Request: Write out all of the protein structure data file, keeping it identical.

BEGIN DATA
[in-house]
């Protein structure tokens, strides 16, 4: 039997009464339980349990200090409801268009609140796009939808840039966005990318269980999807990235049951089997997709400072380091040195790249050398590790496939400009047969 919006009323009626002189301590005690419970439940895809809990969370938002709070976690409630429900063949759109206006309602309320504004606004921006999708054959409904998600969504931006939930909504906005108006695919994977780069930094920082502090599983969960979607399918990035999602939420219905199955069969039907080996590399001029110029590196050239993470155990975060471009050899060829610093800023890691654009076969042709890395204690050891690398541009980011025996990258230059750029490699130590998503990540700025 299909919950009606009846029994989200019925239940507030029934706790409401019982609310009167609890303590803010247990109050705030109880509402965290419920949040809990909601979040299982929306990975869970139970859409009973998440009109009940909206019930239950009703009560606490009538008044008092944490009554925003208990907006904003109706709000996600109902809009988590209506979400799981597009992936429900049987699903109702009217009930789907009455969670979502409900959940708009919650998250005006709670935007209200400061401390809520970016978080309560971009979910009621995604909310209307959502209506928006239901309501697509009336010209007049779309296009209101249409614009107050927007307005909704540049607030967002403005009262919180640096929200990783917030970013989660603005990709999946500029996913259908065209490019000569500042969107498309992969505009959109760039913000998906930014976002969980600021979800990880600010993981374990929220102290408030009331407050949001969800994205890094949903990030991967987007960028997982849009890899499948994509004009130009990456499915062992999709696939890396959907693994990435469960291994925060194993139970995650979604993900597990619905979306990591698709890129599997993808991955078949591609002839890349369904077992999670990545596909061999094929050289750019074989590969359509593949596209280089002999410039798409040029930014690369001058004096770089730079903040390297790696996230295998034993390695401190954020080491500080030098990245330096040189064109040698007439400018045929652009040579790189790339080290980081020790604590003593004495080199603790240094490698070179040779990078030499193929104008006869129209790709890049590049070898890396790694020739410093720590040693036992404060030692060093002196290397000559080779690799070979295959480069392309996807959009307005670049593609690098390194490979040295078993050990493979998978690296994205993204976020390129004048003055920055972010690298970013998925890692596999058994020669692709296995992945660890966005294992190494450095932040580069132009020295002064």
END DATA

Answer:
[in-house]
């Protein structure tokens, strides 16, 4: 039997009464339980349990200090409801268009609140796009939808840039966005990318269980999807990235049951089997997709400072380091040195790249050398590790496939400009047969 919006009323009626002189301590005690419970439940895809809990969370938002709070976690409630429900063949759109206006309602309320504004606004921006999708054959409904998600969504931006939930909504906005108006695919994977780069930094920082502090599983969960979607399918990035999602939420219905199955069969039907080996590399001029110029590196050239993470155990975060471009050899060829610093800023890691654009076969042709890395204690050891690398541009980011025996990258230059750029490699130590998503990540700025 299909919950009606009846029994989200019925239940507030029934706790409401019982609310009167609890303590803010247990109050705030109880509402965290419920949040809990909601979040299982929306990975869970139970859409009973998440009109009940909206019930239950009703009560606490009538008044008092944490009554925003208990907006904003109706709000996600109902809009988590209506979400799981597009992936429900049987699903109702009217009930789907009455969670979502409900959940708009919650998250005006709670935007209200400061401390809520970016978080309560971009979910009621995604909310209307959502209506928006239901309501697509009336010209007049779309296009209101249409614009107050927007307005909704540049607030967002403005009262919180640096929200990783917030970013989660603005990709999946500029996913259908065209490019000569500042969107498309992969505009959109760039913000998906930014976002969980600021979800990880600010993981374990929220102290408030009331407050949001969800994205890094949903990030991967987007960028997982849009890899499948994509004009130009990456499915062992999709696939890396959907693994990435469960291994925060194993139970995650979604993900597990619905979306990591698709890129599997993808991955078949591609002839890349369904077992999670990545596909061999094929050289750019074989590969359509593949596209280089002999410039798409040029930014690369001058004096770089730079903040390297790696996230295998034993390695401190954020080491500080030098990245330096040189064109040698007439400018045929652009040579790189790339080290980081020790604590003593004495080199603790240094490698070179040779990078030499193929104008006869129209790709890049590049070898890396790694020739410093720590040693036992404060030692060093002196290397000559080779690799070979295959480069392309996807959009307005670049593609690098390194490979040295078993050990493979998978690296994205993204976020390129004048003055920055972010690298970013998925890692596999058994020669692709296995992945660890966005294992190494450095932040580069132009020295002064």